1. A formal employment relationship vs. the agency clause
The major difference between a temporary employment contract and a secondment agreement is the difference in security. Are you seconded? Then the secondment organization is your employer, so you have a contract with them. The duration of the contract is often longer term. At Brunel, for example, you often immediately get an annual contract, which also includes a notice period — even if the assignment doesn't last the full year. Permanent employment is also an option. As a seconded worker, you have many of the same securities as with a permanent job and often also attractive secondary benefits.
The difference in certainty between temporary employment and secondment can be seen in the temporary employment clause. The first 78 weeks of working as a temporary worker, you have few certainties, and your contract usually contains a temporary employment clause. This means that the end of the assignment you are working on is also the end of the temporary employment contract. The temporary employment agency does not then have to continue to pay you if there is no work. No work means no wages. But it also works the other way around: as a temporary worker, you can also decide to stop working at any time.
2. Specialized vs. general
Are you a specialist in your field? Or do you already have several years of work experience? Then working via a secondment can be a good opportunity for you.
“Organizations usually come to us when there is a change in the regular staffing. For example, due to illness or leave of an employee. They are then looking for a temporary employee with sufficient knowledge and experience, so that the work can be taken over quickly. Sometimes an organization also temporarily needs extra knowledge, for example during a complex project. They are then looking for someone with specialist knowledge of their industry. We then look for a Bruneller who fits this and who would like to work for the organization. If we can't find a suitable employee, or if you as a Bruneller are very motivated to get started but don't yet have all the necessary knowledge? Then we also like to invest in training opportunities."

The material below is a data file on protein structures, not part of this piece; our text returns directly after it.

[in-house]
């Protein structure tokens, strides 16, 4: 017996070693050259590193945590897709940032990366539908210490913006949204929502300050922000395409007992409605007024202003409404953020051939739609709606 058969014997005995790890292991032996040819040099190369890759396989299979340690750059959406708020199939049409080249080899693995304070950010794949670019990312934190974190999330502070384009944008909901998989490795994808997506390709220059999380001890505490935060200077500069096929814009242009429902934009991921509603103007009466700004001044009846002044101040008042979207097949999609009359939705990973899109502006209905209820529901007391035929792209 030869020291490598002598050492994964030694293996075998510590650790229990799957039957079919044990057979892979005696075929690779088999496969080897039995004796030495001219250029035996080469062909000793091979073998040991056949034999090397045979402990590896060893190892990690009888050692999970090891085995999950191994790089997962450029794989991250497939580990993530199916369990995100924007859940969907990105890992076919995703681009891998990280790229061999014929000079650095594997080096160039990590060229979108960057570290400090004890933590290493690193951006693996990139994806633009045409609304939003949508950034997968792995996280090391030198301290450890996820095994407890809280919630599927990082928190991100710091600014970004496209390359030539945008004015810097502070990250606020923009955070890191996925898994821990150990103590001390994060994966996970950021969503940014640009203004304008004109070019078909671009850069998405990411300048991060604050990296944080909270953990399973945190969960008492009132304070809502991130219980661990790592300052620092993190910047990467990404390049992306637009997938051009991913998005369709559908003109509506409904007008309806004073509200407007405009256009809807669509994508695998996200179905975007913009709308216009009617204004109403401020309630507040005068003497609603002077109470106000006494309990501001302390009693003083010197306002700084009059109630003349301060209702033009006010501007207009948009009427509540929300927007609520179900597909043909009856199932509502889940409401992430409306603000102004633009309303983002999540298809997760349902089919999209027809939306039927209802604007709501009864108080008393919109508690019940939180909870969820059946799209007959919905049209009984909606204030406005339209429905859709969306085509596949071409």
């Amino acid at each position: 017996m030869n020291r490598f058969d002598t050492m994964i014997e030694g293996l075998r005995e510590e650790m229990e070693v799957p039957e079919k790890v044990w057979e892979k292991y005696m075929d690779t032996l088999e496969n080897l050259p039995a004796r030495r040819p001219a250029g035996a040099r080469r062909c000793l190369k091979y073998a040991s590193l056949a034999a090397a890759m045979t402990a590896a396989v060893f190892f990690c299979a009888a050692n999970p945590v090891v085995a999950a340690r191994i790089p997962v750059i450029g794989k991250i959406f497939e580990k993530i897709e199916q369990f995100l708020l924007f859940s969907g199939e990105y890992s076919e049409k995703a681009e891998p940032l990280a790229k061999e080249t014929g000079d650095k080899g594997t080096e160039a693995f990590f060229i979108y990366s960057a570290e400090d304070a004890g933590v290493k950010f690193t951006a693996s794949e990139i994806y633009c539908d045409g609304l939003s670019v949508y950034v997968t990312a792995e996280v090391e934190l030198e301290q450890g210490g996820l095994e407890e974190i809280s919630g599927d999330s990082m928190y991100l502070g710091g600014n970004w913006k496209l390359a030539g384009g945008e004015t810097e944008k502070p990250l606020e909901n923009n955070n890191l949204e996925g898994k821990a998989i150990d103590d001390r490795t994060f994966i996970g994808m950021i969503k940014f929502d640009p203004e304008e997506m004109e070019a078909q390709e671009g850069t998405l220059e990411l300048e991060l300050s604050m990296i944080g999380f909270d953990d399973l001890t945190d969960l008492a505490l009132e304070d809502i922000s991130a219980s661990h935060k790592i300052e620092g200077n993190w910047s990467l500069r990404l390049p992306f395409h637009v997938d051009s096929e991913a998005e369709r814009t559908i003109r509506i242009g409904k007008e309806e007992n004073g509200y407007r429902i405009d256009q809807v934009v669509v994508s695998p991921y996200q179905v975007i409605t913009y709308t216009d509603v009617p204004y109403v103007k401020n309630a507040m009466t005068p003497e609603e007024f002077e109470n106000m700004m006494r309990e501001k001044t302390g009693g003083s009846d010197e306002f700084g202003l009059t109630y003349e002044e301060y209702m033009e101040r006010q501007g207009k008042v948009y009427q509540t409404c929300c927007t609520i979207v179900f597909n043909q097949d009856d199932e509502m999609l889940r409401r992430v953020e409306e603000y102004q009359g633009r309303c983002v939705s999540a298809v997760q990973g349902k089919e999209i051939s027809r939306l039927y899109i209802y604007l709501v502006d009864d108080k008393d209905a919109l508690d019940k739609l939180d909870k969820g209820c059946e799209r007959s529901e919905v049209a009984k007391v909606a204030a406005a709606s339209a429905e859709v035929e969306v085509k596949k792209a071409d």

- Paul Tan, Sourcing Consultant Legal at Brunel
Are you looking for a temporary job where you can start quickly? For example, to bridge a period between two jobs? Or because you want to work a few hours a week in addition to your education? Then working through a temporary employment agency can be a good solution. There is almost always a project where you can get started in the short term. And because companies often do not look for employees with specialist knowledge or experience, the application process is very fast. The temporary employment agency shares your CV with the company and mediates on your behalf. Often an introductory meeting is then enough to be deployed on a project.
3. Long vs. short
The relationship between a worker and a secondment organization is often more sustainable than the relationship between a temporary worker and a temporary employment agency. Temporary agency work is often of short duration, and extra staffing is chosen through an employment agency, especially during peak times. In general, you will be deployed for a longer period via a secondment organization. This often results in a close relationship with your consultant, with a lot of investment in education, training and career advice.
“We have been working with many Brunellers for years. We get to know each other really well, because we talk a lot about your career and the direction you want to take, but also about personal development. Not sure which way you want to go? We'll draw up a plan together with you. Together we look for your place in the labor market. We not only ensure that you can develop yourself, but we're also available as a coach at the same time.”
- Tobias Herweijer, Senior Sourcing Consultant Legal at Brunel